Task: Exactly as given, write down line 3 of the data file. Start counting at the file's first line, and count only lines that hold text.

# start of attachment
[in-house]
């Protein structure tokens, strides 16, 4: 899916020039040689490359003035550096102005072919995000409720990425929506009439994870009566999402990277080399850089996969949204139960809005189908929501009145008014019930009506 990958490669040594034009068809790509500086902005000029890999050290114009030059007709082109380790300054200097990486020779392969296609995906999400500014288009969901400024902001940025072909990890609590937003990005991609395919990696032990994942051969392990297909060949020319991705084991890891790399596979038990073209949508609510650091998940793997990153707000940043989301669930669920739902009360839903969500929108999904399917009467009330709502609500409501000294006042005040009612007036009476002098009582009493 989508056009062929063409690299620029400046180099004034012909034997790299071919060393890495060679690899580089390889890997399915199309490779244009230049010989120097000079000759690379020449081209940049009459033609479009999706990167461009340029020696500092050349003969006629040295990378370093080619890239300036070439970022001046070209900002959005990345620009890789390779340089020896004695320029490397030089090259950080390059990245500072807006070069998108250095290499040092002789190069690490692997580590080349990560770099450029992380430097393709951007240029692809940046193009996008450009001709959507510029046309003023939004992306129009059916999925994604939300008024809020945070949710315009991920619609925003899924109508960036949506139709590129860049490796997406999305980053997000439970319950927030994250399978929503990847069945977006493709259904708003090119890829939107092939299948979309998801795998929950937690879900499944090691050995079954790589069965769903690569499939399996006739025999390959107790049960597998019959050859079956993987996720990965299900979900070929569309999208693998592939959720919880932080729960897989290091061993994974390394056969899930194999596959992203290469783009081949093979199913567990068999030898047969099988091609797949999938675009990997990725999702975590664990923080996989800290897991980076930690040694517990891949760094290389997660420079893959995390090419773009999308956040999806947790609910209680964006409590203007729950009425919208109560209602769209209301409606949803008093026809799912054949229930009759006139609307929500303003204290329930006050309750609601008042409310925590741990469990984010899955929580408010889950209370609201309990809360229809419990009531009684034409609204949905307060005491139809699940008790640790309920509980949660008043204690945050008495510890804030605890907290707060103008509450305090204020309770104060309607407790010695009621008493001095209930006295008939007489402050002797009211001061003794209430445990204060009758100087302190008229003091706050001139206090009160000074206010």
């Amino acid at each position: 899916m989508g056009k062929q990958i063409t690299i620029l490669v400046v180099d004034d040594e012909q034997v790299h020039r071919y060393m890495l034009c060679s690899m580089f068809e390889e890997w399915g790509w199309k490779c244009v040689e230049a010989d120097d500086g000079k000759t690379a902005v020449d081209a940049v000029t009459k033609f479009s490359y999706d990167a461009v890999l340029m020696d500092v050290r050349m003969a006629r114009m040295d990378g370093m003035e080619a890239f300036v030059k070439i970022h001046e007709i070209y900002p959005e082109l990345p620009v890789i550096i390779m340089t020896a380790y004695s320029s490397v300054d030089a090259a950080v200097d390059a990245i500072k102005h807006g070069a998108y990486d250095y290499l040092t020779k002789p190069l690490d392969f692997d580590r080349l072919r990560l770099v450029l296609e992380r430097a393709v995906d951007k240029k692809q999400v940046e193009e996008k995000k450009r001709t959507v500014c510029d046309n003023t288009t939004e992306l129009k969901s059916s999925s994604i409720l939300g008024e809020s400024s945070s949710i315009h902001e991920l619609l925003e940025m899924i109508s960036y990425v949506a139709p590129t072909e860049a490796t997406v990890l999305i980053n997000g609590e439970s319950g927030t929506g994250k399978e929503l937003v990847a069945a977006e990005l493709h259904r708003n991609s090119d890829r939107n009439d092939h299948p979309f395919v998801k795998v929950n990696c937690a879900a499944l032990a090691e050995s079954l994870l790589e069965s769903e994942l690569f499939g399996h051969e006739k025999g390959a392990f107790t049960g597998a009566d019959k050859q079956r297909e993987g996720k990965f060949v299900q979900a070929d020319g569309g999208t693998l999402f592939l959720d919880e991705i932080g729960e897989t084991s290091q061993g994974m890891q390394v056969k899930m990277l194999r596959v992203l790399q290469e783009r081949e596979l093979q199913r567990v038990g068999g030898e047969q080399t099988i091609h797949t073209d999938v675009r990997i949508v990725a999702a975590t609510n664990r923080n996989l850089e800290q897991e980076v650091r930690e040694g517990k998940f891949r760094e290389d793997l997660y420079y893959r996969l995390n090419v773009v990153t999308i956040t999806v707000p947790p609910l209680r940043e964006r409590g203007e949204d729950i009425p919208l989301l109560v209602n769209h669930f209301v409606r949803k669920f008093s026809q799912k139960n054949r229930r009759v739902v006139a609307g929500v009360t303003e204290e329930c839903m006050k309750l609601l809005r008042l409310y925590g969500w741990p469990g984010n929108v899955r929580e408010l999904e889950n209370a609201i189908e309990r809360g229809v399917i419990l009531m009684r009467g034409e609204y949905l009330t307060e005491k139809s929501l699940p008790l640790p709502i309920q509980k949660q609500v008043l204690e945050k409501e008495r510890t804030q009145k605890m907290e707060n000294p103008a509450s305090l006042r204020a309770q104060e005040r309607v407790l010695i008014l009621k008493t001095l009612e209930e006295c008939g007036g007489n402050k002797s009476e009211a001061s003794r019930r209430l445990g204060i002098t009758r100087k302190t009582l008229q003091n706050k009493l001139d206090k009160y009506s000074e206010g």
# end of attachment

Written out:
């Amino acid at each position: 899916m989508g056009k062929q990958i063409t690299i620029l490669v400046v180099d004034d040594e012909q034997v790299h020039r071919y060393m890495l034009c060679s690899m580089f068809e390889e890997w399915g790509w199309k490779c244009v040689e230049a010989d120097d500086g000079k000759t690379a902005v020449d081209a940049v000029t009459k033609f479009s490359y999706d990167a461009v890999l340029m020696d500092v050290r050349m003969a006629r114009m040295d990378g370093m003035e080619a890239f300036v030059k070439i970022h001046e007709i070209y900002p959005e082109l990345p620009v890789i550096i390779m340089t020896a380790y004695s320029s490397v300054d030089a090259a950080v200097d390059a990245i500072k102005h807006g070069a998108y990486d250095y290499l040092t020779k002789p190069l690490d392969f692997d580590r080349l072919r990560l770099v450029l296609e992380r430097a393709v995906d951007k240029k692809q999400v940046e193009e996008k995000k450009r001709t959507v500014c510029d046309n003023t288009t939004e992306l129009k969901s059916s999925s994604i409720l939300g008024e809020s400024s945070s949710i315009h902001e991920l619609l925003e940025m899924i109508s960036y990425v949506a139709p590129t072909e860049a490796t997406v990890l999305i980053n997000g609590e439970s319950g927030t929506g994250k399978e929503l937003v990847a069945a977006e990005l493709h259904r708003n991609s090119d890829r939107n009439d092939h299948p979309f395919v998801k795998v929950n990696c937690a879900a499944l032990a090691e050995s079954l994870l790589e069965s769903e994942l690569f499939g399996h051969e006739k025999g390959a392990f107790t049960g597998a009566d019959k050859q079956r297909e993987g996720k990965f060949v299900q979900a070929d020319g569309g999208t693998l999402f592939l959720d919880e991705i932080g729960e897989t084991s290091q061993g994974m890891q390394v056969k899930m990277l194999r596959v992203l790399q290469e783009r081949e596979l093979q199913r567990v038990g068999g030898e047969q080399t099988i091609h797949t073209d999938v675009r990997i949508v990725a999702a975590t609510n664990r923080n996989l850089e800290q897991e980076v650091r930690e040694g517990k998940f891949r760094e290389d793997l997660y420079y893959r996969l995390n090419v773009v990153t999308i956040t999806v707000p947790p609910l209680r940043e964006r409590g203007e949204d729950i009425p919208l989301l109560v209602n769209h669930f209301v409606r949803k669920f008093s026809q799912k139960n054949r229930r009759v739902v006139a609307g929500v009360t303003e204290e329930c839903m006050k309750l609601l809005r008042l409310y925590g969500w741990p469990g984010n929108v899955r929580e408010l999904e889950n209370a609201i189908e309990r809360g229809v399917i419990l009531m009684r009467g034409e609204y949905l009330t307060e005491k139809s929501l699940p008790l640790p709502i309920q509980k949660q609500v008043l204690e945050k409501e008495r510890t804030q009145k605890m907290e707060n000294p103008a509450s305090l006042r204020a309770q104060e005040r309607v407790l010695i008014l009621k008493t001095l009612e209930e006295c008939g007036g007489n402050k002797s009476e009211a001061s003794r019930r209430l445990g204060i002098t009758r100087k302190t009582l008229q003091n706050k009493l001139d206090k009160y009506s000074e206010g």